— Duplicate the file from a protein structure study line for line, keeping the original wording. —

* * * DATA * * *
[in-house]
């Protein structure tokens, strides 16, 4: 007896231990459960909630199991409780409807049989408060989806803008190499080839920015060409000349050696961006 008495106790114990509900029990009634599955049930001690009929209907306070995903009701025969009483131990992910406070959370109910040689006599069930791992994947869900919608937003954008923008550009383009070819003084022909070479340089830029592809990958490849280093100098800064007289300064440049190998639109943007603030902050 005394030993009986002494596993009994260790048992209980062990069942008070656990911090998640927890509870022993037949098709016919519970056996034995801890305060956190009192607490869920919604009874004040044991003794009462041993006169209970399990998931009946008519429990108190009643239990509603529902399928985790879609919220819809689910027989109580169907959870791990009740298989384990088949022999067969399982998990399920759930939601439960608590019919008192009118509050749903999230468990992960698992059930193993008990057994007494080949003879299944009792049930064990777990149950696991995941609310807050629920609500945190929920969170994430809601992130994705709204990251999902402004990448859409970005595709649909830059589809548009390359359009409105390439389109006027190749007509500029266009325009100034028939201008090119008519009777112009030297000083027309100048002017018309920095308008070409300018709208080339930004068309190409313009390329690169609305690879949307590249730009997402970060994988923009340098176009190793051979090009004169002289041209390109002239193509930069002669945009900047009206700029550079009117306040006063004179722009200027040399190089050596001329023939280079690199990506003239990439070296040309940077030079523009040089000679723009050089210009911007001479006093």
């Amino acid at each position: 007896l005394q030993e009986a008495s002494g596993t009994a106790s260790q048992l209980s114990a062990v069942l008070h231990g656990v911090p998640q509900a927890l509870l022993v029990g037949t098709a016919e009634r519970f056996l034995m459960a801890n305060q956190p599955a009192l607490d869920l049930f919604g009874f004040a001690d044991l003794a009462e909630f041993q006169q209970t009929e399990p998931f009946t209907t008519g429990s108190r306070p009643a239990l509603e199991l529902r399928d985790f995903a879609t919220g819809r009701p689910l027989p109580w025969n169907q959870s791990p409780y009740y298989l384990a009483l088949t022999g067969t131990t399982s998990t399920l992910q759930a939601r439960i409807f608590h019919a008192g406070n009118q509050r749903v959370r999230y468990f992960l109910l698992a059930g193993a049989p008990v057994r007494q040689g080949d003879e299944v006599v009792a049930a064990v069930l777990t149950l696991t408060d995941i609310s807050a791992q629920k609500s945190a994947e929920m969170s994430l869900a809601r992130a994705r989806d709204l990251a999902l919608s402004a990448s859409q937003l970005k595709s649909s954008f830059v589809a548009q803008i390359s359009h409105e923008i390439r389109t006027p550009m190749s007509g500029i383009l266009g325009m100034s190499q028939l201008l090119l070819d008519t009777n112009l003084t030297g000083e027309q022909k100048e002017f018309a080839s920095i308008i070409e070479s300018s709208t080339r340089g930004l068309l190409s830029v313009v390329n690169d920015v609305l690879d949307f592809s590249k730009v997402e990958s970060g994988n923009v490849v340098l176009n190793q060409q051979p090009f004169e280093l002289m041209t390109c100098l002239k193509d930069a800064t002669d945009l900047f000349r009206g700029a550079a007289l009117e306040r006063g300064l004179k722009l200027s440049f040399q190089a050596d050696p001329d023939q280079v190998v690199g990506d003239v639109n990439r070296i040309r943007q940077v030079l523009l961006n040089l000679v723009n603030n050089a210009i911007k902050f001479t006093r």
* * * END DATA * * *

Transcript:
[in-house]
């Protein structure tokens, strides 16, 4: 007896231990459960909630199991409780409807049989408060989806803008190499080839920015060409000349050696961006 008495106790114990509900029990009634599955049930001690009929209907306070995903009701025969009483131990992910406070959370109910040689006599069930791992994947869900919608937003954008923008550009383009070819003084022909070479340089830029592809990958490849280093100098800064007289300064440049190998639109943007603030902050 005394030993009986002494596993009994260790048992209980062990069942008070656990911090998640927890509870022993037949098709016919519970056996034995801890305060956190009192607490869920919604009874004040044991003794009462041993006169209970399990998931009946008519429990108190009643239990509603529902399928985790879609919220819809689910027989109580169907959870791990009740298989384990088949022999067969399982998990399920759930939601439960608590019919008192009118509050749903999230468990992960698992059930193993008990057994007494080949003879299944009792049930064990777990149950696991995941609310807050629920609500945190929920969170994430809601992130994705709204990251999902402004990448859409970005595709649909830059589809548009390359359009409105390439389109006027190749007509500029266009325009100034028939201008090119008519009777112009030297000083027309100048002017018309920095308008070409300018709208080339930004068309190409313009390329690169609305690879949307590249730009997402970060994988923009340098176009190793051979090009004169002289041209390109002239193509930069002669945009900047009206700029550079009117306040006063004179722009200027040399190089050596001329023939280079690199990506003239990439070296040309940077030079523009040089000679723009050089210009911007001479006093």
């Amino acid at each position: 007896l005394q030993e009986a008495s002494g596993t009994a106790s260790q048992l209980s114990a062990v069942l008070h231990g656990v911090p998640q509900a927890l509870l022993v029990g037949t098709a016919e009634r519970f056996l034995m459960a801890n305060q956190p599955a009192l607490d869920l049930f919604g009874f004040a001690d044991l003794a009462e909630f041993q006169q209970t009929e399990p998931f009946t209907t008519g429990s108190r306070p009643a239990l509603e199991l529902r399928d985790f995903a879609t919220g819809r009701p689910l027989p109580w025969n169907q959870s791990p409780y009740y298989l384990a009483l088949t022999g067969t131990t399982s998990t399920l992910q759930a939601r439960i409807f608590h019919a008192g406070n009118q509050r749903v959370r999230y468990f992960l109910l698992a059930g193993a049989p008990v057994r007494q040689g080949d003879e299944v006599v009792a049930a064990v069930l777990t149950l696991t408060d995941i609310s807050a791992q629920k609500s945190a994947e929920m969170s994430l869900a809601r992130a994705r989806d709204l990251a999902l919608s402004a990448s859409q937003l970005k595709s649909s954008f830059v589809a548009q803008i390359s359009h409105e923008i390439r389109t006027p550009m190749s007509g500029i383009l266009g325009m100034s190499q028939l201008l090119l070819d008519t009777n112009l003084t030297g000083e027309q022909k100048e002017f018309a080839s920095i308008i070409e070479s300018s709208t080339r340089g930004l068309l190409s830029v313009v390329n690169d920015v609305l690879d949307f592809s590249k730009v997402e990958s970060g994988n923009v490849v340098l176009n190793q060409q051979p090009f004169e280093l002289m041209t390109c100098l002239k193509d930069a800064t002669d945009l900047f000349r009206g700029a550079a007289l009117e306040r006063g300064l004179k722009l200027s440049f040399q190089a050596d050696p001329d023939q280079v190998v690199g990506d003239v639109n990439r070296i040309r943007q940077v030079l523009l961006n040089l000679v723009n603030n050089a210009i911007k902050f001479t006093r």